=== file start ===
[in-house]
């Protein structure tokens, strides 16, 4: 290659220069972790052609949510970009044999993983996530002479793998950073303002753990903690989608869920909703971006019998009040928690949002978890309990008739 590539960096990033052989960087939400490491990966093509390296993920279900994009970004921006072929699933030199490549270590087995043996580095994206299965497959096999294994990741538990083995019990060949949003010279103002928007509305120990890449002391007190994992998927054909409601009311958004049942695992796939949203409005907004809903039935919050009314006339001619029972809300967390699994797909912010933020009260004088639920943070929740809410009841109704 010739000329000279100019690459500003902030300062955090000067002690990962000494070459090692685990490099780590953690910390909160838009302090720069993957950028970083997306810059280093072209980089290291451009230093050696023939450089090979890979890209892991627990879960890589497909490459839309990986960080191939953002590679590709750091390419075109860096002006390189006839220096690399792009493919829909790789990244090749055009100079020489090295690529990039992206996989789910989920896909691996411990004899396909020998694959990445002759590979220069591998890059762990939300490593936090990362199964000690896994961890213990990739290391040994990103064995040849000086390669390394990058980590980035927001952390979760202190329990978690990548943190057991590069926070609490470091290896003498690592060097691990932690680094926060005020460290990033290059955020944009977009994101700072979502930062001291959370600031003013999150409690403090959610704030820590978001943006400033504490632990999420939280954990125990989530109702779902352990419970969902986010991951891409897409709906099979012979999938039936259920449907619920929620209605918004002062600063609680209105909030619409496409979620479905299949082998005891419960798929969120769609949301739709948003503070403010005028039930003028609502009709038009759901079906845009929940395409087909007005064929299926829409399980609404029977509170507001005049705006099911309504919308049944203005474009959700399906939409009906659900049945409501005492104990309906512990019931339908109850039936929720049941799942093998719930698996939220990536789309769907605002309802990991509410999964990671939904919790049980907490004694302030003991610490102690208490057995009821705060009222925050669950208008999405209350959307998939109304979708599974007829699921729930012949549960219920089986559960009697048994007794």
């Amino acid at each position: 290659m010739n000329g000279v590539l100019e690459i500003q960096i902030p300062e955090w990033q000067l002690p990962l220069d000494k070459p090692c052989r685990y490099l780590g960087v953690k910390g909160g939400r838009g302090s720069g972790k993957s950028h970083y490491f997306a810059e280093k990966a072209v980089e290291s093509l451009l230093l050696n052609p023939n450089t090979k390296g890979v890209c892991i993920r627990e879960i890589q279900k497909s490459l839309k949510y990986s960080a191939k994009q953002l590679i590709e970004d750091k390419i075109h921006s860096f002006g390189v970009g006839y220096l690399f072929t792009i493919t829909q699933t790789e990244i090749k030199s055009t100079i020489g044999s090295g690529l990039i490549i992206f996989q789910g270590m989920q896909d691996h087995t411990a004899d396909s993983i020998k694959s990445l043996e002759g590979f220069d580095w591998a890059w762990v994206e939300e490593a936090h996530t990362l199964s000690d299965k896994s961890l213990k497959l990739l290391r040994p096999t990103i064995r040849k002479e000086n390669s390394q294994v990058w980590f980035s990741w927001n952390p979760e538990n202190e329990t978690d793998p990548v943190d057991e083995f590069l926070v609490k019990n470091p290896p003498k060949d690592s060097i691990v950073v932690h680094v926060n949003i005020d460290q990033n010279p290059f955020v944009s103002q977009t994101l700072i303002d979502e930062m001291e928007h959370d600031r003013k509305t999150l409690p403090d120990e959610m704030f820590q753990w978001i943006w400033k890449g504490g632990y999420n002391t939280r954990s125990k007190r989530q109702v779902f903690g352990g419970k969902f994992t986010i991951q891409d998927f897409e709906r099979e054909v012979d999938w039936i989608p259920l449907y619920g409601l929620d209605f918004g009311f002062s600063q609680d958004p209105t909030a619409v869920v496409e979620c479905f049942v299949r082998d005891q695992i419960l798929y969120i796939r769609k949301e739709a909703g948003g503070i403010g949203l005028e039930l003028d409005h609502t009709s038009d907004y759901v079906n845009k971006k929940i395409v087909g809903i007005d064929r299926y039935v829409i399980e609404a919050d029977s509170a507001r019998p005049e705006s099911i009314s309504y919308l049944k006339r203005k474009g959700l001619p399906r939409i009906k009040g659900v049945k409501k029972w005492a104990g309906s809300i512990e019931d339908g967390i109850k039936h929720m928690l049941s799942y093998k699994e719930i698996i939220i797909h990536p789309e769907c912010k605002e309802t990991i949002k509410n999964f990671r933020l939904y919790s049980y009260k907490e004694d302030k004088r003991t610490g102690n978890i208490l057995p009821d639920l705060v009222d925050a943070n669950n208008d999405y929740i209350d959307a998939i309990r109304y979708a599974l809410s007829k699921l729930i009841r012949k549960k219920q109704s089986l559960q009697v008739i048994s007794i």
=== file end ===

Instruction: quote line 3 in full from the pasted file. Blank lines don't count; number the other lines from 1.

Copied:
């Amino acid at each position: 290659m010739n000329g000279v590539l100019e690459i500003q960096i902030p300062e955090w990033q000067l002690p990962l220069d000494k070459p090692c052989r685990y490099l780590g960087v953690k910390g909160g939400r838009g302090s720069g972790k993957s950028h970083y490491f997306a810059e280093k990966a072209v980089e290291s093509l451009l230093l050696n052609p023939n450089t090979k390296g890979v890209c892991i993920r627990e879960i890589q279900k497909s490459l839309k949510y990986s960080a191939k994009q953002l590679i590709e970004d750091k390419i075109h921006s860096f002006g390189v970009g006839y220096l690399f072929t792009i493919t829909q699933t790789e990244i090749k030199s055009t100079i020489g044999s090295g690529l990039i490549i992206f996989q789910g270590m989920q896909d691996h087995t411990a004899d396909s993983i020998k694959s990445l043996e002759g590979f220069d580095w591998a890059w762990v994206e939300e490593a936090h996530t990362l199964s000690d299965k896994s961890l213990k497959l990739l290391r040994p096999t990103i064995r040849k002479e000086n390669s390394q294994v990058w980590f980035s990741w927001n952390p979760e538990n202190e329990t978690d793998p990548v943190d057991e083995f590069l926070v609490k019990n470091p290896p003498k060949d690592s060097i691990v950073v932690h680094v926060n949003i005020d460290q990033n010279p290059f955020v944009s103002q977009t994101l700072i303002d979502e930062m001291e928007h959370d600031r003013k509305t999150l409690p403090d120990e959610m704030f820590q753990w978001i943006w400033k890449g504490g632990y999420n002391t939280r954990s125990k007190r989530q109702v779902f903690g352990g419970k969902f994992t986010i991951q891409d998927f897409e709906r099979e054909v012979d999938w039936i989608p259920l449907y619920g409601l929620d209605f918004g009311f002062s600063q609680d958004p209105t909030a619409v869920v496409e979620c479905f049942v299949r082998d005891q695992i419960l798929y969120i796939r769609k949301e739709a909703g948003g503070i403010g949203l005028e039930l003028d409005h609502t009709s038009d907004y759901v079906n845009k971006k929940i395409v087909g809903i007005d064929r299926y039935v829409i399980e609404a919050d029977s509170a507001r019998p005049e705006s099911i009314s309504y919308l049944k006339r203005k474009g959700l001619p399906r939409i009906k009040g659900v049945k409501k029972w005492a104990g309906s809300i512990e019931d339908g967390i109850k039936h929720m928690l049941s799942y093998k699994e719930i698996i939220i797909h990536p789309e769907c912010k605002e309802t990991i949002k509410n999964f990671r933020l939904y919790s049980y009260k907490e004694d302030k004088r003991t610490g102690n978890i208490l057995p009821d639920l705060v009222d925050a943070n669950n208008d999405y929740i209350d959307a998939i309990r109304y979708a599974l809410s007829k699921l729930i009841r012949k549960k219920q109704s089986l559960q009697v008739i048994s007794i």